real interest rate

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Real interest rate

The rate of interest excluding the effect of expected inflation; that is, the rate that is earned in terms of constant-purchasing-power dollars. Interest rate expressed in terms of real goods, i.e. nominal interest rate adjusted for expected inflation.

Real Interest Rate

An interest rate after accounting for inflation. A nominal interest rate shows by how much an investment or account has grown in raw dollar amounts and may not be an accurate accounting of how well or poorly an investment is performing. The real interest rate adjusts for how much buying power has been affected and, therefore, provides a more accurate view. For example, if one has bond with a 5% coupon, and the inflation rate is 3%, the real interest rate is only 2%. The real interest rate does not take compounding into account.

real interest rate

The nominal current interest rate minus the rate of inflation. For example, an investor holding a 10% certificate of deposit during a period of 6% annual inflation would be earning a real interest rate of 4%. The real interest rate is a more valid measure of the desirability of an investment than the nominal rate is.

Real interest rate.

Your real interest rate is the interest rate you earn on an investment minus the rate of inflation.

For example, if you're earning 6.25% on a bond, and the inflation rate is 2%, your real rate is 4.25%. That's enough higher than inflation to maintain your buying power and have some in reserve, which you could use to build your investment base.

But if the inflation rate were 5%, your real rate would be only 1.25%.

real interest rate

the INTEREST RATE paid on a LOAN, adjusted for the effects of INFLATION. Thus, for example, if a borrower were to pay a 10% NOMINAL INTEREST RATE on a loan during a year when the inflation rate was 6%, then the ‘real’ interest rate would be only 4%. Inflation reduces the real burden of interest payments to borrowers while reducing the real return to lenders.
References in periodicals archive ?
56-percentage-point rise is attributable to an increase in the real interest rate, as measured by the inflation-indexed ten-year Treasury bonds, whose expected real yield has risen from zero in July 2016 to 0.
It is expected to further ramp up and reduce the real interest rate till next monetary policy likely in March-end,' he said.
The real federal funds rate and the real interest rate on 3-month Treasury bills have been consistently negative since December 2008.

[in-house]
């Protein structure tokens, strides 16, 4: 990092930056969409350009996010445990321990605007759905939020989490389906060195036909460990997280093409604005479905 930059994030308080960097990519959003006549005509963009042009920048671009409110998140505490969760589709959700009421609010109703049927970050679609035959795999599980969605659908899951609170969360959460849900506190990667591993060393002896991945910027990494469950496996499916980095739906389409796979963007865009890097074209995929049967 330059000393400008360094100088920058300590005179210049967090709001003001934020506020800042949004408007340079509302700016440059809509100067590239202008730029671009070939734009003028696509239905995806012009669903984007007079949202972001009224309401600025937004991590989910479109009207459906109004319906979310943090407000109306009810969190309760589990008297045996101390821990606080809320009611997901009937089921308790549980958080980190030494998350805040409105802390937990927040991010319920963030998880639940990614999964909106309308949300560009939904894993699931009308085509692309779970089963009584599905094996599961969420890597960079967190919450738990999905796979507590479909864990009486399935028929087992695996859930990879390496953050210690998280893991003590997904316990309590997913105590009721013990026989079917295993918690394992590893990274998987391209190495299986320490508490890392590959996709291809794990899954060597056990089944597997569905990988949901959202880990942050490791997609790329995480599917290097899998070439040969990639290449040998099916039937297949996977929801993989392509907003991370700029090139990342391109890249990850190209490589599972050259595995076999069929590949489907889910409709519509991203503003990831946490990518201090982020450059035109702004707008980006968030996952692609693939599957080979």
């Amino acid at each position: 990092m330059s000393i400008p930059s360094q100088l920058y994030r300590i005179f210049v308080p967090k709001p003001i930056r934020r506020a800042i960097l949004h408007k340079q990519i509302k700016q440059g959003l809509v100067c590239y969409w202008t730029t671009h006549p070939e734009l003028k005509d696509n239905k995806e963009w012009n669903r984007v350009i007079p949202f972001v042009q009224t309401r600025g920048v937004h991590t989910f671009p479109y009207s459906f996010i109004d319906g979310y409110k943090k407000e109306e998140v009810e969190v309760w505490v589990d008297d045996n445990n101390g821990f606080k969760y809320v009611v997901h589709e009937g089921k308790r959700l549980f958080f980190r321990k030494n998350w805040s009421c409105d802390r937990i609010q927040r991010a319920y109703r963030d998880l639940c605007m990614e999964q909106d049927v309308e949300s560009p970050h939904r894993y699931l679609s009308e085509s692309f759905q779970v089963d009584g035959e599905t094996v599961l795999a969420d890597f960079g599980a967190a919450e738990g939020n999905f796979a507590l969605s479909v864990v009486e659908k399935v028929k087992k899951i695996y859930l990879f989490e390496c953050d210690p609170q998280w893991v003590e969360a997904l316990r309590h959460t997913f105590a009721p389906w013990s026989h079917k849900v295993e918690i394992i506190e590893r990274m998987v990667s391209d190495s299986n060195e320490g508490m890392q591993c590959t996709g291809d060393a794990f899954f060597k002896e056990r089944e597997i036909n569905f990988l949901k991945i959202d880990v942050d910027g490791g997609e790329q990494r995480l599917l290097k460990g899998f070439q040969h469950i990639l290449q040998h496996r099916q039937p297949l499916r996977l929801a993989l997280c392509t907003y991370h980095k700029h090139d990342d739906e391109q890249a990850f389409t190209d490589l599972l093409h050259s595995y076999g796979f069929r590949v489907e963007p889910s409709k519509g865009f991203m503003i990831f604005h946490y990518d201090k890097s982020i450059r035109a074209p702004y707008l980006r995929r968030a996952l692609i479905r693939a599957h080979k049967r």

The cause of the secular fall in the real interest rate over the past 35 years, that Summers noted, is a matter of dispute, particularly when the share of profits is tending to increase.
Our framework implies an arbitrage relationship that links the risk-free real interest rate to the marginal product of capital, or MPK (the additional output from an extra unit of physical capital, such as machinery); the depreciation rate of capital; and the risk premium (which captures the riskiness of a capital investment).
First, an assessment of the degree to which monetary policy has been accommodating in the US suggests that the lower bound prevented monetary policy from sufficiently accommodating, given the large negative financial shock of 2008, the subsequent decline in inflation and inflation expectations, and drops in the US neutral real interest rate.
The authors explore a causal link between aging of the labor force and declining trends in the real interest rate and inflation in Japan.
The leading market interest rate of the two-year Treasury bond is currently just over 11 percent, securing an expected real interest rate of around 3 percent as the average inflation expectation for the same period remains over 7 percent.
This can be thought of as the neutral interest rate in the long term, that is, the real interest rate consistent with the central bank's inflation and employment mandates.
Some researchers like Shane Shepherd of Research Affiliates, whom Montier quotes, gauge stock and bond returns against the equilibrium real rate of interest, which former Fed Chairman Ben Bernanke defines as the real interest rate consistent with full employment of labor and capital resources.
According to definition, real interest rate is defined as "interest rate that has been adjusted to remove the effects of inflation to reflect the real cost of funds to the borrower, and the real yield to the lender.
To answer these questions, one can apply the tools of modern finance to the analysis of inflation and interest rates to quantify real interest rate risk and inflation risk.